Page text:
|Chair of the Senate Democratic Caucus|
December 1899 – March 4, 1903
|Preceded by||David Turpie|
|Succeeded by||Arthur Pue Gorman|
|Chair of the Democratic National Committee|
|Preceded by||William F. Harrity|
|Succeeded by||Thomas Taggart|
|United States Senator|
March 4, 1885 – March 4, 1903
|Preceded by||James D. Walker|
|Succeeded by||James Paul Clarke|
|Member of the U.S. House of Representatives|
from Arkansas's 2nd district
March 4, 1881 – February 19, 1885
|Preceded by||William F. Slemons|
|Succeeded by||Clifton R. Breckinridge|
James Kimbrough Jones
September 29, 1839
Marshall County, Mississippi, U.S.
|Died||June 1, 1908 (aged 68)|
Washington, D.C., U.S.
|Resting place||Rock Creek Cemetery|
Washington, D.C., U.S.
|Branch/service||Confederate States Army|
|Unit||3rd Arkansas Cavalry|
|Battles/wars||American Civil War|
James Kimbrough Jones (September 29, 1839 – June 1, 1908) was a Confederate Army veteran, plantation owner, lawyer, US Congressional Representative, United States Senator and chairman of the Democratic National Committee from Arkansas.
Born in Marshall County, Mississippi, Jones moved with his father to Dallas County, Arkansas in 1848. He pursued classical studies under a private tutor; he would later study law and was, in 1874, admitted to the bar, practicing in Washington, Arkansas.
During the American Civil War, Jones served in the Confederate Army, and returned to his Arkansas plantation afterward. From 1873 to 1879, he was a member of the Arkansas State Senate, and was president of that body from 1877 to 1879. In 1896 and 1900, he was the chairman of the Democratic National Committee.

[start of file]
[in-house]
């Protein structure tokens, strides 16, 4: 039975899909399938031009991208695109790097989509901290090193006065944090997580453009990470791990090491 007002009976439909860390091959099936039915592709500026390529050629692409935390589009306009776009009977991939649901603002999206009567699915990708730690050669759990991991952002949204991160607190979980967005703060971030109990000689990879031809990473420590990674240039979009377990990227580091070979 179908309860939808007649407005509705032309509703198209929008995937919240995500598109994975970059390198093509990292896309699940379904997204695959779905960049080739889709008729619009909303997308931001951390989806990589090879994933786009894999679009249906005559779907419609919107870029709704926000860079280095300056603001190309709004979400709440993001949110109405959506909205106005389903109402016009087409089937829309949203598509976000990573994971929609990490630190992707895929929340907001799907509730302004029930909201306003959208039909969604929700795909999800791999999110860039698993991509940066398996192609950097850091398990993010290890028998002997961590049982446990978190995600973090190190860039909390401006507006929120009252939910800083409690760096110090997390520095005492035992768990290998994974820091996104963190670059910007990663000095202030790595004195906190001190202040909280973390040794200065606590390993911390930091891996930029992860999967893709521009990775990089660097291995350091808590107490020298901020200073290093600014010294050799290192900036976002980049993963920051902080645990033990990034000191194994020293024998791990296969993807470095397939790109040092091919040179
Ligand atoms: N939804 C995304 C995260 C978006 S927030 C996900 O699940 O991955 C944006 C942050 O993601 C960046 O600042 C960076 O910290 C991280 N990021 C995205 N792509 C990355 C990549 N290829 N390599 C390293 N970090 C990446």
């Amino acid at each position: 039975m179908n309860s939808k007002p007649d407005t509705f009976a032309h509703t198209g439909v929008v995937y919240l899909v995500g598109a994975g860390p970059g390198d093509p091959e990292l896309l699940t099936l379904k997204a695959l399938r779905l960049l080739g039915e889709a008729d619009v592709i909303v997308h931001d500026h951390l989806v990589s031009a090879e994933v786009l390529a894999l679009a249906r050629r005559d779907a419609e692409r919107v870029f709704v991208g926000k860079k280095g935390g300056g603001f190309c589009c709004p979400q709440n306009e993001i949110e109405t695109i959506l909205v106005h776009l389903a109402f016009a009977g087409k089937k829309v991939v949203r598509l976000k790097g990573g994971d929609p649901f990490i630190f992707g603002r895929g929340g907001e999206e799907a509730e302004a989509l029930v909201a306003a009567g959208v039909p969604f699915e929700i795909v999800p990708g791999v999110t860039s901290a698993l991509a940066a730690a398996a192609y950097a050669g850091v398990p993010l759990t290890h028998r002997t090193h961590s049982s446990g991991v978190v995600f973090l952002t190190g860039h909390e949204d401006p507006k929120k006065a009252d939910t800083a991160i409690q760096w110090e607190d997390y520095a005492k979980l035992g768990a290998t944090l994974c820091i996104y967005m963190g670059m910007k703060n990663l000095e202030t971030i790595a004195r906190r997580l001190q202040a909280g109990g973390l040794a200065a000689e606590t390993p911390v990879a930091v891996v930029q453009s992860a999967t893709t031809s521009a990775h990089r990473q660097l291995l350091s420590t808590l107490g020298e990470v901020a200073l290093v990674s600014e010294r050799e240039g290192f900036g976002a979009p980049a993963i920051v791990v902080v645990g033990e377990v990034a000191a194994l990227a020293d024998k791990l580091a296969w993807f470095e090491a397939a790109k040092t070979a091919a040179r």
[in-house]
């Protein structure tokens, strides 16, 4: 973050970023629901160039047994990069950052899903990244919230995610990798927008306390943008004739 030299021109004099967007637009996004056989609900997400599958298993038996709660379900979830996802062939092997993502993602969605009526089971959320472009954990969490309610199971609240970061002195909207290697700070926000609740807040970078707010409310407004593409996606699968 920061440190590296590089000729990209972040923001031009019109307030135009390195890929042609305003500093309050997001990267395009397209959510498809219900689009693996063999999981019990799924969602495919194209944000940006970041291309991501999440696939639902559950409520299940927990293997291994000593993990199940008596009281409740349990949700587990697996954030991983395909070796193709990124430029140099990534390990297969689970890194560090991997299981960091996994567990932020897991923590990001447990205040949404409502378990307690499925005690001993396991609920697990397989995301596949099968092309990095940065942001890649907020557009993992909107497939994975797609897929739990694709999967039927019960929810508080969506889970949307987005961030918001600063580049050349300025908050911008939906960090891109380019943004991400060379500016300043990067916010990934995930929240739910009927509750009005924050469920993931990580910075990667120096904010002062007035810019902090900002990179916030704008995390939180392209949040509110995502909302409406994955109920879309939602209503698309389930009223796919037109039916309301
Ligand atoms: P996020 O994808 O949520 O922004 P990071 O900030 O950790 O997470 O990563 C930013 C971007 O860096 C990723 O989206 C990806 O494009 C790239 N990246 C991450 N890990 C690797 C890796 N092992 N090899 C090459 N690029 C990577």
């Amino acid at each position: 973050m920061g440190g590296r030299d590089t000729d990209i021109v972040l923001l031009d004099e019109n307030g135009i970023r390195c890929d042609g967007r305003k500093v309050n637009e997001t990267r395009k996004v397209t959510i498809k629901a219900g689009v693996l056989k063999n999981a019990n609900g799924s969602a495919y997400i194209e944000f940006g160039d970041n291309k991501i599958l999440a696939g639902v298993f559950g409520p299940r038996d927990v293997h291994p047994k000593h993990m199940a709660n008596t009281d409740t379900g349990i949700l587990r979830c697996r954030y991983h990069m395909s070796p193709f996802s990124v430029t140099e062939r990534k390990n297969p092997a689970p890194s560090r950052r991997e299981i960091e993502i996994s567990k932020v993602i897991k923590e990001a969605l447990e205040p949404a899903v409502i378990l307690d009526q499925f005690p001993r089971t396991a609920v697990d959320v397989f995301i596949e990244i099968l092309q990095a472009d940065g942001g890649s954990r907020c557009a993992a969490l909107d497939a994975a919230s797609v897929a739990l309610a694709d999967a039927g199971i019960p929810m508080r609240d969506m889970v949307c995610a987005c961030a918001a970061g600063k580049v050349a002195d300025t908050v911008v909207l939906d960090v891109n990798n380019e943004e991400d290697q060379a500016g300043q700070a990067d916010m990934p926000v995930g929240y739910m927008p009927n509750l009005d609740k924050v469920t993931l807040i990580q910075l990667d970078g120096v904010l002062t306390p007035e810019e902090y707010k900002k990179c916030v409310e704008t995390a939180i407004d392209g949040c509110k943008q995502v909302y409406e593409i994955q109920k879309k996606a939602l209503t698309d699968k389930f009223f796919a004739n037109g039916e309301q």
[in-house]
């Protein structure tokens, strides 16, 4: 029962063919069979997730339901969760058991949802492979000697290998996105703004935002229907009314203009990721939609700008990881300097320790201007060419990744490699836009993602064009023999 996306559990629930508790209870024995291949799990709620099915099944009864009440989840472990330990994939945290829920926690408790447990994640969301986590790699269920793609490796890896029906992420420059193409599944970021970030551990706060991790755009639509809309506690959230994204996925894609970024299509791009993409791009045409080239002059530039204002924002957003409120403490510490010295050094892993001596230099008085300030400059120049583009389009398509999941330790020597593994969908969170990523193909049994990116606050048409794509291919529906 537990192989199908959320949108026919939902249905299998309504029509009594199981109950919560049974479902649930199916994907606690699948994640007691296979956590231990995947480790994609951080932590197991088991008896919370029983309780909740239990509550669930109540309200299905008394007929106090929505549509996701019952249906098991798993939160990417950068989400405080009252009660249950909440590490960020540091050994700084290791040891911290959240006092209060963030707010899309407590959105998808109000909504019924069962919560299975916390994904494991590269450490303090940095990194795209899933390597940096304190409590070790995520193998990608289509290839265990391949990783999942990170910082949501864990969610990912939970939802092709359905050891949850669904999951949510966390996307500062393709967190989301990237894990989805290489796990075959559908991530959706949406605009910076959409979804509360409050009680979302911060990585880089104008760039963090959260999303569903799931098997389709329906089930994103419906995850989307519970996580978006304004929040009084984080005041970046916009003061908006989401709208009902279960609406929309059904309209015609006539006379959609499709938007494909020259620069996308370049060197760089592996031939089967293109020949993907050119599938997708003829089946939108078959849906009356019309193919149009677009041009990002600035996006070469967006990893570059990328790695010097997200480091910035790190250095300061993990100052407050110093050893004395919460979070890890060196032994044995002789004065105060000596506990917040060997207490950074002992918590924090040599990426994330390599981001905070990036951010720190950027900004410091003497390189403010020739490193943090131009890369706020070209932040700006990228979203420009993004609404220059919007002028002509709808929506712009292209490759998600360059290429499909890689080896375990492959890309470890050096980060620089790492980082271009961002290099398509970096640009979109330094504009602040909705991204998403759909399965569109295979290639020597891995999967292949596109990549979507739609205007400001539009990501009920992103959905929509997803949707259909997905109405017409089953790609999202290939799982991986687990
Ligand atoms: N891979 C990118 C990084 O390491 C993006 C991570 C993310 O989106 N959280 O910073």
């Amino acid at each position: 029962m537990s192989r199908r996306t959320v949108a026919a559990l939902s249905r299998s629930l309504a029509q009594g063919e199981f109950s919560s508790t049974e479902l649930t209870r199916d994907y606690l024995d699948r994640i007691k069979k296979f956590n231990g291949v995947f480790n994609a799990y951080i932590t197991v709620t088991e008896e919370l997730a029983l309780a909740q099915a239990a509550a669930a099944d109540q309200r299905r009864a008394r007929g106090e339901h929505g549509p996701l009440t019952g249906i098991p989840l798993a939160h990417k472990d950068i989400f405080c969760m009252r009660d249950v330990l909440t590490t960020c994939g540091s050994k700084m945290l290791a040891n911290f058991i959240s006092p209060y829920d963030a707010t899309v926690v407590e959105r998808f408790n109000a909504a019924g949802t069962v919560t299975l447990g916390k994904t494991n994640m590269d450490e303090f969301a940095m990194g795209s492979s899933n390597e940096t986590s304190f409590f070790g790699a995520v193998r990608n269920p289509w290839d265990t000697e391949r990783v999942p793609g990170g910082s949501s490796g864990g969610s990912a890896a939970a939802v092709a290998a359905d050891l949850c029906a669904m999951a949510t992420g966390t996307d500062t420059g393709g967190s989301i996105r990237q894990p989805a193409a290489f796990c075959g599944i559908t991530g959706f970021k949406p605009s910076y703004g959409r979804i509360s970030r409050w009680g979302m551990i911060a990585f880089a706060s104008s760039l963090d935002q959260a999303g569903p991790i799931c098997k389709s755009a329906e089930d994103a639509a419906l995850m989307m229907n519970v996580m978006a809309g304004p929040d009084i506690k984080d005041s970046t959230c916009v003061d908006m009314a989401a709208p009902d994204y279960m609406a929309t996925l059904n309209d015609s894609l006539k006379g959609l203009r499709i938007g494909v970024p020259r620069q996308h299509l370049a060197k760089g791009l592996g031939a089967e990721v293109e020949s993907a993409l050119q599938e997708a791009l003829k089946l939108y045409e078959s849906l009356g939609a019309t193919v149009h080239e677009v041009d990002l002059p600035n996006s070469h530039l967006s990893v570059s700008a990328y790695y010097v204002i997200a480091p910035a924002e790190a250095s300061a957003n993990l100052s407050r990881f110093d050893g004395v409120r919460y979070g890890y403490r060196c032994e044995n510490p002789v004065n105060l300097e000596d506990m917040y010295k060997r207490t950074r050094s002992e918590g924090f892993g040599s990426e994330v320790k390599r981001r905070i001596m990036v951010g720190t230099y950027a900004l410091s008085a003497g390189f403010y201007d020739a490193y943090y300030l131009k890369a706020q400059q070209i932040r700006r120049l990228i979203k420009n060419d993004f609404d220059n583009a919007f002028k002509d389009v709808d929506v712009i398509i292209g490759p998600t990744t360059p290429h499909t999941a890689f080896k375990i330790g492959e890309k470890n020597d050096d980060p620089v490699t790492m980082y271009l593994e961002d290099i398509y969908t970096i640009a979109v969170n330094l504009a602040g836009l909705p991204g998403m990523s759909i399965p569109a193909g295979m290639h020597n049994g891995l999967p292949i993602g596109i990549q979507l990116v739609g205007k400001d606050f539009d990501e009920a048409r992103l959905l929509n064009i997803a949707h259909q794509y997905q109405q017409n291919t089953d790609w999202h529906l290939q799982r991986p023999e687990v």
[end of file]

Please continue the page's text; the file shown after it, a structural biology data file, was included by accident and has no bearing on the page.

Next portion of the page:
Jones was elected as a Democrat to the Forty-seventh and Forty-eighth Congresses (March 4, 1881 – March 3, 1885); he was re-elected to the Forty-ninth but tendered his resignation on February 19, 1885, having been elected to the United States Senate that year. Jones was reelected in 1891 and 1897 and served from March 4, 1885, to March 3, 1903, unsuccessfully seeking reelection in 1902. While in the Senate, he was chairman of the Committee on Indian Affairs (Fifty-third Congress), Committee on Corporations Organized in the District of Columbia (Fifty-fourth and Fifty-fifth Congresses), Committee on Private Land Claims (Fifty-fifth Congress.)
After his Congressional service, Jones resumed the practice of law in Washington, D.C., where he died; he was buried in Rock Creek Cemetery.